Opportunities include whitetail deer, mule deer, quail, grey partridge, ruffed
grouse, blue grouse, black bear, cougar, and bobcat. Hunting seasons vary depending
on species and weapon choice, consult Washington Department of Fish and Wildlife
hunting regulations for seasons and dates. Note: All lands in Washington State
are closed to the taking of Sharp-tail Grouse including all Scotch Creek Wildlife
There are no fish bearing waters on the Tunk Valley unit. Fishing opportunities
can be found at USFS Crawfish Lake on the Okanogan National Forest, just east
of the wildlife area. Additional information can be obtained at the Okanogan/Wenatchee
National Forest Homepage. Consult Washington Department of Fish and Wildlife
Fishing regulations for further information on seasons and regulations.
The Tunk Valley unit offers pack-in style camping. No developed sites are
available. Firewood can be gathered from downed dead wood only and must remain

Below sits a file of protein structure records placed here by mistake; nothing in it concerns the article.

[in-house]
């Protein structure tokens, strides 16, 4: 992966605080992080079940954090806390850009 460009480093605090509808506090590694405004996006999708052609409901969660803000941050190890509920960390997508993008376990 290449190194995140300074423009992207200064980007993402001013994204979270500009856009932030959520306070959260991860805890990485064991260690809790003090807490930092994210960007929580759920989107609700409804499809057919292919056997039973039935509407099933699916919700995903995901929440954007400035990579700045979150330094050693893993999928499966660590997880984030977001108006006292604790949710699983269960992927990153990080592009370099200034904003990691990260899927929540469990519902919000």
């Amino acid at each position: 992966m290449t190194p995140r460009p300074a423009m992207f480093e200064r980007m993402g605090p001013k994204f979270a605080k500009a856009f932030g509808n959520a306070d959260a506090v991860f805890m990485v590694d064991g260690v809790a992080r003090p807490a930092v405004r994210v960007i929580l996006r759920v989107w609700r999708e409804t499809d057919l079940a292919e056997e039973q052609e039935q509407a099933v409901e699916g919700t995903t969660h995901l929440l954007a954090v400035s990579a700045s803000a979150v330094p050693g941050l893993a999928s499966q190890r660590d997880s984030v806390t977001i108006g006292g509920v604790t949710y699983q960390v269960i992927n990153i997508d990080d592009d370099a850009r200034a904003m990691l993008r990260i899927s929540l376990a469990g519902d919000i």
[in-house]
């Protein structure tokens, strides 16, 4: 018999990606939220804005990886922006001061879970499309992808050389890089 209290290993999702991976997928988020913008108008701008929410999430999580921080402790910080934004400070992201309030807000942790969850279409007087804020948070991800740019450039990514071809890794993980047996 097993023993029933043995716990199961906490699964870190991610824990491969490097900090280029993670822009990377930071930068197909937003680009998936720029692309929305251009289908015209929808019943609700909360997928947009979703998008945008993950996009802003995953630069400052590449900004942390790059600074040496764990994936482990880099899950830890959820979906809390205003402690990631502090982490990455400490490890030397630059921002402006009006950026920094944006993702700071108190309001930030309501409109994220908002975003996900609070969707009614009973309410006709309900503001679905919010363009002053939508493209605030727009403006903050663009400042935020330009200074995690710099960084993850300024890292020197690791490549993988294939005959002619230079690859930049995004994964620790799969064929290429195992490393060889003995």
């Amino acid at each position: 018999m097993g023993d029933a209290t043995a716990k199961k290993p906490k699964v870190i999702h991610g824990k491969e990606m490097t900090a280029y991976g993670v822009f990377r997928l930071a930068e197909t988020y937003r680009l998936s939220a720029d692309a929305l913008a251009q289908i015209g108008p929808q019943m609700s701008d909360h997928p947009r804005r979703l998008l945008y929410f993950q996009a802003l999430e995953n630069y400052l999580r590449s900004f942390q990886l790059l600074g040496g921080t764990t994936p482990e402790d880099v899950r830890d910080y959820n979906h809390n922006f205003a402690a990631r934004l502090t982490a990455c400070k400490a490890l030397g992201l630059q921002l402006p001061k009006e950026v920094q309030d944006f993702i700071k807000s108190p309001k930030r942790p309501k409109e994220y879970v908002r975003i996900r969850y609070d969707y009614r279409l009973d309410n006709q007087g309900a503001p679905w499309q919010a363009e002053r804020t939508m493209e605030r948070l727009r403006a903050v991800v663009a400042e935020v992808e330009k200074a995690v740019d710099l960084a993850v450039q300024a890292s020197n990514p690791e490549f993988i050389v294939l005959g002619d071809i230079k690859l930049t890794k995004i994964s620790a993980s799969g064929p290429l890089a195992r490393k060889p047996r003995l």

on the wildlife area. Campfire restrictions are governed by the Washington Department
of Natural Resources and Okanogan County. Consult WDNR website for up to date
fire restrictions. Length of stay is limited to 14 days. Developed camping is
available on the Okanogan National Forest at Crawfish Lake. Additional information
can be obtained at the Okanogan/Wenatchee National Forest Homepage.
Hiking, biking and horseback riding. Non-motorized recreational activities are
allowed, however currently there are no developed trail systems on this unit.
Farm roads cross the unit and provide the only “trail “ system on
the area. Established parking areas allow access for cars, as well as room for
truck and trailer turnaround.
Wildlife Observations and Photography
Wildlife viewing and photography encompasses a vast number of wildlife species.
During the winter, deer can be viewed roaming the hills with eagles and hawks
soaring high above in the sky. Elk and moose have been occasionally observed
on this unit, however extremely rare in Okanogan County. Wintering upland birds
and waterfowl can be seen in the riparian areas and beaver ponds along Tunk
Creek, and in the spring numerous songbirds can be heard and observed.